The veteran actor joins Chris Pratt to discuss his remake of the classic western. But why are they so keen to play down its obvious radical political subtext?

It is mid-afternoon and the Venice Lido is a ghost town baking in the sun. The film festival wound down the previous evening, and now the thoroughfare between the beach and the cinemas is deserted except for construction workers in threes and fours dismantling the decorations. The glitz has faded. The stars are gone.

Well, most of them. Denzel Washington and Chris Pratt are the last men standing in this tumbleweed town. In the street, their faces loom menacingly out of the posters for the remake of The Magnificent Seven, in which an ethnically diverse cast of outlaws and miscreants defend oppressed townsfolk from a brutal tyrant. Seated at a table in a hotel room, the actors appear somewhat less than magnificent. Washington is slumped in his seat. He is 61, heavy-set, tired-looking. He may be dressed in a baggy, grey T-shirt and jogging bottoms but his magnetism is undimmed. When he peers straight at you, theres a crackle of electricity in the air. Those arent ordinary eyes: theyre the eyes of all the indomitable men hes played, from Steve Biko to Malcolm X, the boxer Ruben Carter in The Hurricane to the drug lord Frank Lucas in American Gangster. He sweats gravitas.

His 37-year-old co-star who is wearing jeans and a thin suede jacket, and sporting a sketchy beard carries his fame more lightly. Pratt made his name as a deliriously dopey member of the Parks and Recreation ensemble. Superstardom only descended, though, once his loosey-goosey charms were transposed to a blockbuster setting in Guardians of the Galaxy and Jurassic World. A second Guardians movie is due next May.

For now, its all about The Magnificent Seven. Except neither Washington nor Pratt seems especially keen to go on the record about any resonance the film might have in the wider world. With a cast list that offers a rebuke to conventional Hollywood casting (theres even a woman among the seven heroes) and a conflict that pits poor against rich, the movie is in the tradition of westerns that comment on our times, such as Soldier Blue or The Wild Bunch. The films director, Antoine Fuqua, who coaxed Washington toward an Oscar-winning performance as a corrupt cop in Training Day, has said westerns reflect where we are in the world. So where exactly are we?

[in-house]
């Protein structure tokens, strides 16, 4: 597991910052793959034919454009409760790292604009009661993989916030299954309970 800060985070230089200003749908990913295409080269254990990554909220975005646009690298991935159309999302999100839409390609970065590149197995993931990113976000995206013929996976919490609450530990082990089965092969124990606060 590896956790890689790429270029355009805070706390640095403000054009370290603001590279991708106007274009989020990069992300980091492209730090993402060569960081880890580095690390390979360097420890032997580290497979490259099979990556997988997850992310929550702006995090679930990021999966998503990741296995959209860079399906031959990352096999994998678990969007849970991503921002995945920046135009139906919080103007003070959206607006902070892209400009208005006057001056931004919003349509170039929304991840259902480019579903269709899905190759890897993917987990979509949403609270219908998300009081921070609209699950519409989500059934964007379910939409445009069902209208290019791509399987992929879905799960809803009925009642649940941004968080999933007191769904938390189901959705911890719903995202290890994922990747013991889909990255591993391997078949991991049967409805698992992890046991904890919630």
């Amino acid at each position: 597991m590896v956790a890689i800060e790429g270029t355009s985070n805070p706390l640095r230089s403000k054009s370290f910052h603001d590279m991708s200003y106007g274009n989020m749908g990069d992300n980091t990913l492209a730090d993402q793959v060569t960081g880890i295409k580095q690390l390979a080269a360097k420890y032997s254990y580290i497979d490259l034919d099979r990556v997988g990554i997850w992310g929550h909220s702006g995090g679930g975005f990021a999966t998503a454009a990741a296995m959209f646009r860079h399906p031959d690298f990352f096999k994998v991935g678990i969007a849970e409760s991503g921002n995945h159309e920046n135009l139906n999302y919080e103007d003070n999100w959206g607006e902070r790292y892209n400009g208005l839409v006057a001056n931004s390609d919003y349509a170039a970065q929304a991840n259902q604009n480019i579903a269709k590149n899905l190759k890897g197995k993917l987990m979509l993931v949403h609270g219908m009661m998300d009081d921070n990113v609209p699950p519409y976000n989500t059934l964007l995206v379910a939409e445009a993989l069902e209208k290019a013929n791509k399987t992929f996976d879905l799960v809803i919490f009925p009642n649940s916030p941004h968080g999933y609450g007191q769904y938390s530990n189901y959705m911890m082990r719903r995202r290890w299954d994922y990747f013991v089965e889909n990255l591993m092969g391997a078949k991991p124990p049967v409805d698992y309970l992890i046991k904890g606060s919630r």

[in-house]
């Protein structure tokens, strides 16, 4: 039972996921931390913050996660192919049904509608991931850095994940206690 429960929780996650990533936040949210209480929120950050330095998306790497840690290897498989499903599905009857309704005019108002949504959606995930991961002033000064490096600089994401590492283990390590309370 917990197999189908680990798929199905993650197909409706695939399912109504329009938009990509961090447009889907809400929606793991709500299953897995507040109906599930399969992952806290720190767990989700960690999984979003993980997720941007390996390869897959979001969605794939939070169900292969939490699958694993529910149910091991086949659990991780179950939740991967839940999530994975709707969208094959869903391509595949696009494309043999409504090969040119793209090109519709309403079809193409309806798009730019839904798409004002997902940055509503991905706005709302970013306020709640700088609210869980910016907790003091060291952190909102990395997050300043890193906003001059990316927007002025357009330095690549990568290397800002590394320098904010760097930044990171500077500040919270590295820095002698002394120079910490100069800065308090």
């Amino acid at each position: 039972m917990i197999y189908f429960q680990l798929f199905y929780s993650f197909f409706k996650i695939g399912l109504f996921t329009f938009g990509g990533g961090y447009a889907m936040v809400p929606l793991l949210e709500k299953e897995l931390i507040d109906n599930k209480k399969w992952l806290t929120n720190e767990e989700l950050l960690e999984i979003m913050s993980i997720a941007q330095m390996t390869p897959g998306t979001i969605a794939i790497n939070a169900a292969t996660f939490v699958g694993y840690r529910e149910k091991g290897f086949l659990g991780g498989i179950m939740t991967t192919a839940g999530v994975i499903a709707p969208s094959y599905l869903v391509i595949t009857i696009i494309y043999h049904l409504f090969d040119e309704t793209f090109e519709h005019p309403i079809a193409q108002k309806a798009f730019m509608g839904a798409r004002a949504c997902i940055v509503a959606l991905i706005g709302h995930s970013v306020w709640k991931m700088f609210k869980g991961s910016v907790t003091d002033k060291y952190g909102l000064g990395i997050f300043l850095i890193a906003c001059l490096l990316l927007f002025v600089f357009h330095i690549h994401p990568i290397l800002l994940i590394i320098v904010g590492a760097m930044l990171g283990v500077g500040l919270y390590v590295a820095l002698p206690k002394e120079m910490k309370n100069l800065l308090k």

Denzel Washington and Chris Pratt in The Magnificent Seven. Photograph: Sam Emerson/Metro-Goldwyn-Mayer Studios Inc.

Pratt wrinkles his nose. Everything reflects, he says. Mirrors reflect. He lets that comment hang in the air. Im just not sure exactly what that reflection looks like. Washington has a stab. Audiences like to know who theyre rooting for, he says. I remember going to the movies and having that feeling I wanna be that guy. Unfortunately, that was the 1970s so it was usually drug dealers: Im gonna be a dope dealer like him!

Still keen to hear how their Magnificent Seven relates to society today, I press the point. Why make the film now? Youre putting too much on it, man! Washington hoots. Its a movie. Antoine was excited about westerns. He grew up watching them with his grandma. He wanted to see me and Chris riding on horses. Next thing I know He mimes trotting along on horseback, invisible reins in his hands. It wasnt, like: How are we going to reflect society?

Point taken. As Washington pointed out in 1990, Guys wont spend $15 on Friday night to take their girls to see [Cry Freedom, in which he played Steve Biko]. Making movies like that shows that were committed to doing something about the issues, but people can see issues on the news for free. But doesnt The Magnificent Seven fall into the category of entertainment that carries a thoughtful, progressive message? Thats for the audience to decide. Well see. No hidden baggage over here! He raises his arms, as though inviting me to frisk him. Im sorry if Im not deep enough for you. Im trying! Im trying to get there.

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